These are stories Report on Business is following Wednesday, Nov. 12, 2014.
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Home prices rise
The latest measure of Canadian home prices underscores the surge in Calgary, Toronto and Vancouver, but with an added noteworthy element: Toronto is unmatched in one respect.
First, the national measures:
Home prices in Canada rose 0.2 per cent in October from September, according to the Teranet-National Bank house price index released today.
Prices were up in just five of 11 markets measured. And if you strip out Vancouver, the index would have been flat.
The year-over-year reading, though, puts prices up 5.4 per cent in October from a year earlier, again highlighting the hottest markets.
"Over the last seven months, mortgage rates have declined to almost historically low levels," said senior economist Marc Pinsonneault of National Bank.
"This has stimulated existing home sales and prices," he added.
"Nationwide, the seasonally adjusted monthly level of sales has exceeded 40,000 units for the last five months, something that has not been seen since April 2010."
Prices topped the national average in Calgary, with a 9.1-per-cent gain, Toronto at 7.4 per cent, Hamilton at 7.3 per cent, and Vancouver at 6.5 per cent.
"Unsurprisingly, the resale market in these four urban areas is balanced or even tight," the group said in its report.
Price gains were "more moderate" in Edmonton at 4.9 per cent, Winnipeg at 2.5 per cent, Montreal at 1.1 per cent, Quebec City at 1 per cent, Halifax at 0.4 per cent and the Ottawa area at 0.2 per cent.
Victoria prices slipped 0.1 per cent.
And here's that added element:
"The composite index has been up from a year earlier for 61 months now, since October 2009. The only one of the 11 markets to match that run is Toronto, though Hamilton comes close with 59 months."
On a national basis, prices are now "on track" to rise by more than 5 per cent this year, Mr. Pinsonneault said, which would be the best showing in three years after last year's 3.8 per cent and 2012's 3.1 per cent.
"House price inflation is now similar to the one observed in the U.S.," Mr. Pinsonneault said.
"Having said this, regional prices changes differ from one region to the other with market conditions," he added.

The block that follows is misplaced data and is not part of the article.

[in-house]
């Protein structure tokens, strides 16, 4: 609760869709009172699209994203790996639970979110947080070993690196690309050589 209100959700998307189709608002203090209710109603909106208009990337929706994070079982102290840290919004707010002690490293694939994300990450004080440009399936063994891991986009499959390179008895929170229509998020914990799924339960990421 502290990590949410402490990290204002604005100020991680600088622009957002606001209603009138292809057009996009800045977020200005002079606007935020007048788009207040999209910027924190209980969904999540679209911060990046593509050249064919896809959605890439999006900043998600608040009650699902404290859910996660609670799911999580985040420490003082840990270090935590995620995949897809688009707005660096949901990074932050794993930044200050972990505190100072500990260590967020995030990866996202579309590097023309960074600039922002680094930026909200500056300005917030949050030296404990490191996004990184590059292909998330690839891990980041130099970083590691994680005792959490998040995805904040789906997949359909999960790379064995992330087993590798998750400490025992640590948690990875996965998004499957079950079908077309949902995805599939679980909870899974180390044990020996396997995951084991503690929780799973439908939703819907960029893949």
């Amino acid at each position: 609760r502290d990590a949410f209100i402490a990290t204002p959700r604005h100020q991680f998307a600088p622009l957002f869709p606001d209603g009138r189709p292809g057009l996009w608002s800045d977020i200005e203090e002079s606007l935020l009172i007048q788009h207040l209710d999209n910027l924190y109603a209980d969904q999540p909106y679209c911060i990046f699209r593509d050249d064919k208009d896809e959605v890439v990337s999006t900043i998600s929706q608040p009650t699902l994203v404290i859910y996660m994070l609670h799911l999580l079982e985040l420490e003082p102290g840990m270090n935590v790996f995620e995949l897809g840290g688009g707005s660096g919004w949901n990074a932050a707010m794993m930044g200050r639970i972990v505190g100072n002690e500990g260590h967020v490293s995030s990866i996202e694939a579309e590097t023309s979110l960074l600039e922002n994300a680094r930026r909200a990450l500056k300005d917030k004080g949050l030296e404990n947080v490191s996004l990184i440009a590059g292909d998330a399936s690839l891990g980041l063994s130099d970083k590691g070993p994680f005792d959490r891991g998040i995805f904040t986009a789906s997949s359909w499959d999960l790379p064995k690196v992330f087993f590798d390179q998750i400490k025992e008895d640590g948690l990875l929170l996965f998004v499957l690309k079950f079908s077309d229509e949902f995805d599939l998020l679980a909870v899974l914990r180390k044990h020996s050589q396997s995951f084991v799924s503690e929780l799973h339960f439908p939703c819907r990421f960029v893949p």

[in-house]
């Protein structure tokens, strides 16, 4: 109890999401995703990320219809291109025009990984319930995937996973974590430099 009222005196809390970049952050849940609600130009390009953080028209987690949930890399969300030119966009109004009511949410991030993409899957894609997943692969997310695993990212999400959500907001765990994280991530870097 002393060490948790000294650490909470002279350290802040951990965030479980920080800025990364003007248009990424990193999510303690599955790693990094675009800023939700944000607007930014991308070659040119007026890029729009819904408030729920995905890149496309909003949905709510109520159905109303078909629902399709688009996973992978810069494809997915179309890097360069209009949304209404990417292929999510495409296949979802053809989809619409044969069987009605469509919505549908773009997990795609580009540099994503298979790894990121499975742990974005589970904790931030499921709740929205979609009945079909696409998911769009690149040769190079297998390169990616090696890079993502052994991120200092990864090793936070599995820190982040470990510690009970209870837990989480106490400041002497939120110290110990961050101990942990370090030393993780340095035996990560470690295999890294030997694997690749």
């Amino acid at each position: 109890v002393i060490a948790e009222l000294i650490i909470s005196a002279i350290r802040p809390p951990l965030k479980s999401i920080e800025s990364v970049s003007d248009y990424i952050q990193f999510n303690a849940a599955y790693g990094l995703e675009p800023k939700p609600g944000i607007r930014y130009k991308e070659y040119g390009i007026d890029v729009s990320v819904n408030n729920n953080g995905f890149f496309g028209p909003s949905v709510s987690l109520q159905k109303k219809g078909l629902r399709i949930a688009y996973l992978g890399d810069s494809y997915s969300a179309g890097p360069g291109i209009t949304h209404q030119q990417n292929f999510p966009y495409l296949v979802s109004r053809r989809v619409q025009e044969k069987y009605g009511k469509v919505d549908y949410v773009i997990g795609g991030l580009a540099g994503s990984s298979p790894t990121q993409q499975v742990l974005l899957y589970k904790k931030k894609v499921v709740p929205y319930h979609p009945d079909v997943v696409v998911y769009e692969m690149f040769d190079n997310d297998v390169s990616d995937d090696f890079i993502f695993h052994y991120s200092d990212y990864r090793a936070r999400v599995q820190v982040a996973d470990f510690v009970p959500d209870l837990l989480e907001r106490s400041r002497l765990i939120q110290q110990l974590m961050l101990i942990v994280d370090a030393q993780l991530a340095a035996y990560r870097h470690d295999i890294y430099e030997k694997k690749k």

- Why we shouldn't fear a crash in Canada's three hottest housing markets
- David Parkinson: Housing starts cool in October on sharp condo slowdown
- Tara Perkins: Housing markets other than Toronto, Vancouver may be of concern: National Bank
- From west to east, a look at projected house price gains across Canada
- Bank of Canada raises red flags over Toronto, Vancouver, Calgary housing markets
Ottawa sees surpluses
Plunging oil prices are eating into revenue, but the Canadian government still projects a return to surpluses next year.
Maybe even sooner, The Globe and Mail's Bill Curry reports.
According to the fiscal update released in Toronto by Finance Minister Joe Oliver, the government expects a surplus of $1.9-billion in the 2015-2016 fiscal year, followed by surpluses of $4.3-billion, $5.1-billion, $6.8-billion and $13.1-billion through to 2019-2020.
The update indicates that Ottawa would have posted a small surplus in the current 2014-15 fiscal year if it were not for the package of recently-announced tax cuts. Instead, Ottawa now expects a $2.9-billion deficit this year.
The government says while lower oil prices do generate some positive economic activity in terms of higher exports and lower costs for business and consumers, the overall impact on growth is negative, Mr. Curry writes.
And so it's reducing its forecasts for revenues by $500-million this year and $2.5-billion per year from 2015-2019.
- Bill Curry: Fiscal update predicts surpluses despite lower oil prices, tax cuts
- Shawn McCarthy: Plunging crude paving way to oil shortages, price spikes: IEA
Others also probe
Where the foreign exchange market is concerned, it ain't over 'til it's over.
Regulators today hit major banks with hefty fines topping $4-billion (U.S.) in total.
Now, the Federal Reserve and the U.S. Justice Department are also reportedly investigating what's going on in the foreign exchange markets.
"The banking sector has taken a hit this morning as investors wearily start to price in the potential implications of the FX-rigging scandal," said market analyst Chris Beauchamp of IG in London.
"Today's co-ordinated action is just the beginning for the sector, as the U.S. Department of Justice takes an interest," he added.
"Given how long the Libor and PPI scandals have been running, the FX story is going to be with us for an extended stay."
- Global watchdogs fine five major banks $3.4-billion in forex scandal
- U.S. Fed investigating bank conduct in forex markets
Loblaw, Encana report
The earnings parade may be winding down, but some major companies are still reporting their third-quarter results.
Loblaw Cos. Ltd. today beat the estimates of analysts, though profit slipped to $142-million from $150-million while revenue popped 36 per cent to $13.6-billion given its recent acquisition of Shoppers Drug Mart.
Adjusted profit was 90 cents a share, topping the 87 cents expected.
Energy giant Encana Corp. posted a sharp jump in profit, to $2.8-billion from $188-million, after asset sales.
- Loblaw profit beats Street on strong Shoppers Drug sales
- Encana profit jumps on gains from divestitures
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